RFUK further highlights that even a successful visa application is followed by many more years of expense and uncertainty: "Once families have secured the visa, they must continue to pay visa fees, renewals, Immigration Health Surcharge and so on for five or ten years more, before they can apply for Indefinite Leave to Remain, which is a permanent status. Should they wish to apply for British Citizenship down the line, this is also a large expense. These years on the temporary visa entail ongoing financial pressure, along with a sense of perpetual uncertainty around their ability to stay in the country as a family."
In the report's conclusion, RFUK notes that the Prime Minister has spoken of family values being at the heart of his policies, yet mixed nationality families are being devastated by the Government's policies.
"The rules are not meeting their aims. They are not considering children's best interests; they are not protecting children, or respecting family life. They are not protecting taxpayers money, but instead are creating great costs for the state down the line, and diminish the enormous potential contributions that these families could make to our society," RFUK said.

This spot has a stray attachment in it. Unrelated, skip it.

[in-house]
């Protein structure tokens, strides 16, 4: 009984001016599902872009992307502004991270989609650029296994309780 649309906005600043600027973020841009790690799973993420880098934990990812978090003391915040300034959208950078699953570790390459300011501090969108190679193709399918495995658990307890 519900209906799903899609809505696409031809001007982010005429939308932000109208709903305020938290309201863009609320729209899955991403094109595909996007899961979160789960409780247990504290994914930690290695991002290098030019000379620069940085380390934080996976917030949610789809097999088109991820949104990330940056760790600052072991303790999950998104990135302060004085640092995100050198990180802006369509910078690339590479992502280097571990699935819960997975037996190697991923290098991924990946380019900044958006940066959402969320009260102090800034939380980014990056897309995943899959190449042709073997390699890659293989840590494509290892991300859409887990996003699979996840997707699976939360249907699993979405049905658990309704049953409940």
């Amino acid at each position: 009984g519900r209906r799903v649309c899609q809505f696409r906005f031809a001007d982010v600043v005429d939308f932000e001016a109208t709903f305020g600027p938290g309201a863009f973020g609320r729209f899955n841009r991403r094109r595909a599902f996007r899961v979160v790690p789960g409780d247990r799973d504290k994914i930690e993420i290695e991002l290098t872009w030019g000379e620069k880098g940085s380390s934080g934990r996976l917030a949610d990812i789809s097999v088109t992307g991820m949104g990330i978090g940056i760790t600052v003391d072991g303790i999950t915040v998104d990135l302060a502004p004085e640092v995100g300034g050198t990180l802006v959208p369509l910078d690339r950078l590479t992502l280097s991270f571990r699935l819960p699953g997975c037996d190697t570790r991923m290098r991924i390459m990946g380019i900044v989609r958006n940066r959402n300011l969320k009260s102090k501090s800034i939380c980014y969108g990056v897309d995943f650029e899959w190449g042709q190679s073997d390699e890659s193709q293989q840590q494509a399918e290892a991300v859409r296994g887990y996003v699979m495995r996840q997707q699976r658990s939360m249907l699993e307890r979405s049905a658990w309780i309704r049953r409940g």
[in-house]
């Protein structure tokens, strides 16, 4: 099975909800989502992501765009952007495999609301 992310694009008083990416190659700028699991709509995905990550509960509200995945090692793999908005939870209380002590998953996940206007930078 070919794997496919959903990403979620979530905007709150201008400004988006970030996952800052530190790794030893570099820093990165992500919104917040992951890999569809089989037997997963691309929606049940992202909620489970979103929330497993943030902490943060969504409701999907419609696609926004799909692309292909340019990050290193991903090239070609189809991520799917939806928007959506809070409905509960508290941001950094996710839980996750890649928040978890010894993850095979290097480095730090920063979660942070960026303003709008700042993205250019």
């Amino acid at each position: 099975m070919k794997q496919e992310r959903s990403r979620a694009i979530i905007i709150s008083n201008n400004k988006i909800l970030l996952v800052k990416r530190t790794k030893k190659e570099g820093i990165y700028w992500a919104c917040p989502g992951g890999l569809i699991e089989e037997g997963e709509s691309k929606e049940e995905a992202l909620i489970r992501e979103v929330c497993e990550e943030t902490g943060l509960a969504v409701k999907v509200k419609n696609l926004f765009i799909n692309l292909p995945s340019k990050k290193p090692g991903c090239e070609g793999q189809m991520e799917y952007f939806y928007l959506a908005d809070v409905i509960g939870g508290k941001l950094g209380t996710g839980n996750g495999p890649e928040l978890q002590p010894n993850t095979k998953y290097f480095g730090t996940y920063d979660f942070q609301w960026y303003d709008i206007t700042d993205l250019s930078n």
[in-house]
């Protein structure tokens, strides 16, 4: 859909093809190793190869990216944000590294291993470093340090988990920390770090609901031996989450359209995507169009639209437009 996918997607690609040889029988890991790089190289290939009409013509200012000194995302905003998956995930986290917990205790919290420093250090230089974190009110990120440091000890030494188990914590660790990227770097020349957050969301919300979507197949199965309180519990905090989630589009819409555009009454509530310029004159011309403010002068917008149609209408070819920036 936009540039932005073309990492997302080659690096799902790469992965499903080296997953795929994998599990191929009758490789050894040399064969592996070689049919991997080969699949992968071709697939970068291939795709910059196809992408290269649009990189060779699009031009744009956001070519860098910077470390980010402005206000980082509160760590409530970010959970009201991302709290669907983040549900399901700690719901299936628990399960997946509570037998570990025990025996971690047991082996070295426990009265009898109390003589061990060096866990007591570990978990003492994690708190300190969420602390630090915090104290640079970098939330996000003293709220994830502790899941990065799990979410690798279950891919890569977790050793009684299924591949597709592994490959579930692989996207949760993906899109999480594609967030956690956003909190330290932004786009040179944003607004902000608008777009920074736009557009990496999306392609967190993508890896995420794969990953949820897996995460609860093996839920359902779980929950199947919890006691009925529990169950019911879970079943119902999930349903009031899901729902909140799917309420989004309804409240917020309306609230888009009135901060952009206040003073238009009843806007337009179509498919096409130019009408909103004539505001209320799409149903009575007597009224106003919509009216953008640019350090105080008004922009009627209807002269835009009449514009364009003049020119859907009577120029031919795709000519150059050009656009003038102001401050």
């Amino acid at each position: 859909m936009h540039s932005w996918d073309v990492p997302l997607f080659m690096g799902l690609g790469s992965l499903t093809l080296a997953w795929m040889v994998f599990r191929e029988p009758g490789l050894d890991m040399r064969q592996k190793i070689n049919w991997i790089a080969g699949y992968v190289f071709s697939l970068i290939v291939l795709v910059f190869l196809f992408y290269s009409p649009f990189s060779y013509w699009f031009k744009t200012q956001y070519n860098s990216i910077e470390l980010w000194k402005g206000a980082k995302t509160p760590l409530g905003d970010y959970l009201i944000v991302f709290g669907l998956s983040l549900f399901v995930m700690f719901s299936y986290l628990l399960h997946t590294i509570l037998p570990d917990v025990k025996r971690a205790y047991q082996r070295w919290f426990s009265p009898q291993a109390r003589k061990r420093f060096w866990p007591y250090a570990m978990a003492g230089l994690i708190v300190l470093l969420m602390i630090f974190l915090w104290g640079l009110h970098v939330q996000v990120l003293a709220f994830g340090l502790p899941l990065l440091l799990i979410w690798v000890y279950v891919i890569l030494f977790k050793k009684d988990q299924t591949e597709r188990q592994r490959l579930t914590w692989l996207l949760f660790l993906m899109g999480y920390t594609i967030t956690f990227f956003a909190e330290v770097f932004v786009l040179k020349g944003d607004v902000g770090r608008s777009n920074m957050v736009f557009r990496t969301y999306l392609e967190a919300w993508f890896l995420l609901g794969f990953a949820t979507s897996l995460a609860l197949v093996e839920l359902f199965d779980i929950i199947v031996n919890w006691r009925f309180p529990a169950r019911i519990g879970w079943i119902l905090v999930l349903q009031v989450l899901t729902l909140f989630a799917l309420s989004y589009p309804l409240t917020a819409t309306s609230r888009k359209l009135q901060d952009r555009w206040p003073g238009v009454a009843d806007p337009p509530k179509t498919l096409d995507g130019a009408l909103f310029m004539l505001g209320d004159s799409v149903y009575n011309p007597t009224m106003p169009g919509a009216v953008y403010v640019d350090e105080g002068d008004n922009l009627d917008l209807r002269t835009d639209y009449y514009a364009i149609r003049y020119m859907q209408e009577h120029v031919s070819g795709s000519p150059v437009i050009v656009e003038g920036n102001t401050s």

The report makes a number of recommendations and calls for a fundamental review of the rules.
Meanwhile, the Guardian reported on Sunday that RFUK has instructed Leigh Day Solicitors to explore a potential legal challenge over the Government's plans to increase the MIR to £38,700.
Caroline Coombs, the co-founder and chief executive of RFUK, told the Guardian: "I have never seen our community so galvanised and upset. … To declare it just before Christmas and leave people with no details is just utterly cruel. …We have instructed the law firm, Leigh Day, to advise us on potential legal avenues. Given the absolute lack of information currently provided on the policy, we want further detail from the Home Secretary on the policy as a first step."
RFUK added in a press release that they have been inundated with requests for advice since the Home Secretary's announcement on 4 December. "Understandably, people are extremely worried about the lack of details of the policy, including whether it will apply retrospectively and/or to families already on the route. This uncertainty is causing additional distress," RFUK said.